England is a country steeped in history. You can hardly walk a hundred feet without running into something that is older than the United States. In Europe, this is average. To a Nevadan (a state since 1864), this is fascinating. On my flight home I was sitting next to a young man from Stockholm, Sweden, who confessed that his parents had just bought a summer house that was three hundred years old.
And that was normal. Adaptive re-use of historic structures seems to be a burgeoning trend in the United States, where buildings are for the first time phasing out of their original uses. In Europe, adaptive re-use is not a preservation choice, it’s a lifestyle.
Reusing buildings that are already there is a given. They’ve served several different purposes since their construction; what’s adding another?
On my visit to Bradford-on-Avon, we ate at a tea house – the Bridge Tea Rooms – that has been standing (impressively) since 1675. The building had the appearance of being duct-taped together with pieces of metal. When we stepped inside we were offered space upstairs. I was not only impressed that the second floor could sustain a group of five, I was giddy at the thought of being in a building that was 336 years old. If there is anything that old on the West Coast of the United States, I can assure you it’s off-limits. You can’t touch it, and you certainly can’t use it.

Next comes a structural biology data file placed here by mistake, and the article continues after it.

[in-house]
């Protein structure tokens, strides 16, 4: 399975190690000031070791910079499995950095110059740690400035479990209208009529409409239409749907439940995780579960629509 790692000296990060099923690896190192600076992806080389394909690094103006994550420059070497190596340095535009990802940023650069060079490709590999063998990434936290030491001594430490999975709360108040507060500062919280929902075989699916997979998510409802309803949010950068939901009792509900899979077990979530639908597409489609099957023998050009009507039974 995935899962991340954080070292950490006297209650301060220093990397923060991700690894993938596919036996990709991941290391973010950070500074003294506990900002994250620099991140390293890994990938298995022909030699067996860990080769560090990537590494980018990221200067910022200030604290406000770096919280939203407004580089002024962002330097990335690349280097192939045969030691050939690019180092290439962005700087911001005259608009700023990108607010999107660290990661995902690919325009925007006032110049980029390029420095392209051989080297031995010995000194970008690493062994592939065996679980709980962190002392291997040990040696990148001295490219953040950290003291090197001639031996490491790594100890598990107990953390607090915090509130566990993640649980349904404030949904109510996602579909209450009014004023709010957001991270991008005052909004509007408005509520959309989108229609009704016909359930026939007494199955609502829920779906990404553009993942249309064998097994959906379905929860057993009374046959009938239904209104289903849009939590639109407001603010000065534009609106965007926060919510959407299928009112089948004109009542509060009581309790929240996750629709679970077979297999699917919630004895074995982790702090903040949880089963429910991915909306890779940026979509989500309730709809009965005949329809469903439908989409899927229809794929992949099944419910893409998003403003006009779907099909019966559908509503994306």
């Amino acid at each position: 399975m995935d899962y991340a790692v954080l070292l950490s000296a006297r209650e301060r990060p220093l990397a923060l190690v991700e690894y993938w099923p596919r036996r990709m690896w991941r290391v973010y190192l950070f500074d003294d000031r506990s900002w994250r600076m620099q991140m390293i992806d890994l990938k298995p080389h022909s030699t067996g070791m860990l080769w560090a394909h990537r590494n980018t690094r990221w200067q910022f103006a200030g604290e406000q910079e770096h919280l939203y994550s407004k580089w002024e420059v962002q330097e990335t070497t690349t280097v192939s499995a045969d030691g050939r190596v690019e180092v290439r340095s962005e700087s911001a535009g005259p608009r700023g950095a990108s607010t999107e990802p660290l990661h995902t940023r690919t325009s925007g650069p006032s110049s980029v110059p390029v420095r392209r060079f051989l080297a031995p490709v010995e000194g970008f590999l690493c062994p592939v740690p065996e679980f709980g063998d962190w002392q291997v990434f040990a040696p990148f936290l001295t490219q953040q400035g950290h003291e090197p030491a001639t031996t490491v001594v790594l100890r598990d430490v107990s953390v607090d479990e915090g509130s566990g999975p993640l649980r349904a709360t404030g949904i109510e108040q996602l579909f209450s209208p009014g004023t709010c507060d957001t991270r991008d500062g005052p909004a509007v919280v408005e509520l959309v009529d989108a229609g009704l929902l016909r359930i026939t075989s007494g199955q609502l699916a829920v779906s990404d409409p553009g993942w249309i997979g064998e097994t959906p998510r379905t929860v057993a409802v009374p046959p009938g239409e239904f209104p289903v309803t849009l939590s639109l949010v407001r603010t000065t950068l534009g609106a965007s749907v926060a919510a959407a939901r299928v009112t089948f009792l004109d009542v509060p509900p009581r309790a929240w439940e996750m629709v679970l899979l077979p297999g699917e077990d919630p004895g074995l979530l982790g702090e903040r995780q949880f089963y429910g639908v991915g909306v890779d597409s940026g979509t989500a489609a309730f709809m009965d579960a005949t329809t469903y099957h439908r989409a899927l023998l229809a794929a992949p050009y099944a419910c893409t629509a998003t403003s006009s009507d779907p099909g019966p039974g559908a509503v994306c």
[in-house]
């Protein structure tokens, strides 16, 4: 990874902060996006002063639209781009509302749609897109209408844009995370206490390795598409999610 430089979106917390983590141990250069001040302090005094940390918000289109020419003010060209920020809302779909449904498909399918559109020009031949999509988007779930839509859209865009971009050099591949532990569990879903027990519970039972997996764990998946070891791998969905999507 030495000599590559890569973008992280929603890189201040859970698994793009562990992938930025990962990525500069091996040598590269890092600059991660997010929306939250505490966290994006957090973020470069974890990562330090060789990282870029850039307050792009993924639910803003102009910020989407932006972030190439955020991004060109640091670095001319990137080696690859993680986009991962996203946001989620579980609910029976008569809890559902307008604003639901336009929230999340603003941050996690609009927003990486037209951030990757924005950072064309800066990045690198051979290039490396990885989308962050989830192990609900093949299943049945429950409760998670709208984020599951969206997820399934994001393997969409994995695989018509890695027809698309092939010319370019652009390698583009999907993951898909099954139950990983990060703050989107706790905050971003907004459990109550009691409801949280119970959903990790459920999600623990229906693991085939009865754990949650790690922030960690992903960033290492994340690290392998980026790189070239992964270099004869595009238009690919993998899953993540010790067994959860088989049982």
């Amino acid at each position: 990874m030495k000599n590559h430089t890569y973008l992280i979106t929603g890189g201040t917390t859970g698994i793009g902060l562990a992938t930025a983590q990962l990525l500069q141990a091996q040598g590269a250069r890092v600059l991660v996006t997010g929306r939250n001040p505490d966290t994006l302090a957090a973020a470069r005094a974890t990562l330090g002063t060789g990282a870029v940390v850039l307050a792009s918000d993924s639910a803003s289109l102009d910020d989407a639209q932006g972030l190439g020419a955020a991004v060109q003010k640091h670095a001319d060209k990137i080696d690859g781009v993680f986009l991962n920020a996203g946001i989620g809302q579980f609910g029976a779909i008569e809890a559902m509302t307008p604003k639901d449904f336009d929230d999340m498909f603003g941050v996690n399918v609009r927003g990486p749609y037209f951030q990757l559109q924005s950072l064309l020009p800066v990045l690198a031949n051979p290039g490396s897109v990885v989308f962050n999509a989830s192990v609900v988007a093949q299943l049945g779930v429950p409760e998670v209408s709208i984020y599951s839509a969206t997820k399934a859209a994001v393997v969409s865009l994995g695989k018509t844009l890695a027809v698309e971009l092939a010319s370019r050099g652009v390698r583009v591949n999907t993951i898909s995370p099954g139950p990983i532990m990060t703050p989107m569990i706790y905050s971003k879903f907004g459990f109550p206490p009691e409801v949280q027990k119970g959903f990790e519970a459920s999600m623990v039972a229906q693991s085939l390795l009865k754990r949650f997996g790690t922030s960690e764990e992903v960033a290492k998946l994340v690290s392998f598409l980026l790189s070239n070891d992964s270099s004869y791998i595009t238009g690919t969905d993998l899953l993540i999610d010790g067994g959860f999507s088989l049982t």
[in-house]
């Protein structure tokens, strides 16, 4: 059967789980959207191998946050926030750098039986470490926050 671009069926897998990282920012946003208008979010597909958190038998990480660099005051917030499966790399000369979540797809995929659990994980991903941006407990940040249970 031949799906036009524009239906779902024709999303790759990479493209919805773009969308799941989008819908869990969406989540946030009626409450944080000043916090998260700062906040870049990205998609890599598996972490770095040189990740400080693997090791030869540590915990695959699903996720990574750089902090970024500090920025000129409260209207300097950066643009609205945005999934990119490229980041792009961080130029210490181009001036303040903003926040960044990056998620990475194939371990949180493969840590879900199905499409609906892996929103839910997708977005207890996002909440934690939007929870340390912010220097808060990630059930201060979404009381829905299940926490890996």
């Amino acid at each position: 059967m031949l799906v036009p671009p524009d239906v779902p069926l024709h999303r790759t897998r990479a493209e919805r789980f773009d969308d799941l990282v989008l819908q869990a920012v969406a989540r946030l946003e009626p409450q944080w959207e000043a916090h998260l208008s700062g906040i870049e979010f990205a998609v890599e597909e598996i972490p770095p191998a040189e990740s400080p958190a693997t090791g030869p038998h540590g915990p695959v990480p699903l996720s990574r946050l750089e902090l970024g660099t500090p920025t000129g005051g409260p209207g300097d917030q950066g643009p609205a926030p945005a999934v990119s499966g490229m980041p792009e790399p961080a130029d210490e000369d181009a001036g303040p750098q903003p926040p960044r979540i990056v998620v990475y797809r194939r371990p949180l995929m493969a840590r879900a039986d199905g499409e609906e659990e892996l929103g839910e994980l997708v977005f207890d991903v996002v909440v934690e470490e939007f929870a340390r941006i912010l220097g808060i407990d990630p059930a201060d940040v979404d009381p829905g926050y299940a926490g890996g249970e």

The tea and scones at the Bridge were delicious, but I will always remember the building, itself. There is forever a debate in preservation, whether it is best to stop the historic clock to preserve its gears or keep it running… whether to let people walk on floors, touch things, use things. There is something to be said for continued use: these buildings were meant to be used, and it’s only through their use that you can fully appreciate them and the history they have witnessed. In a way these buildings have become windows, windows that let us leaf through the pages of history.
Author Susie Trexler is an ace intern at Adventures in Preservation.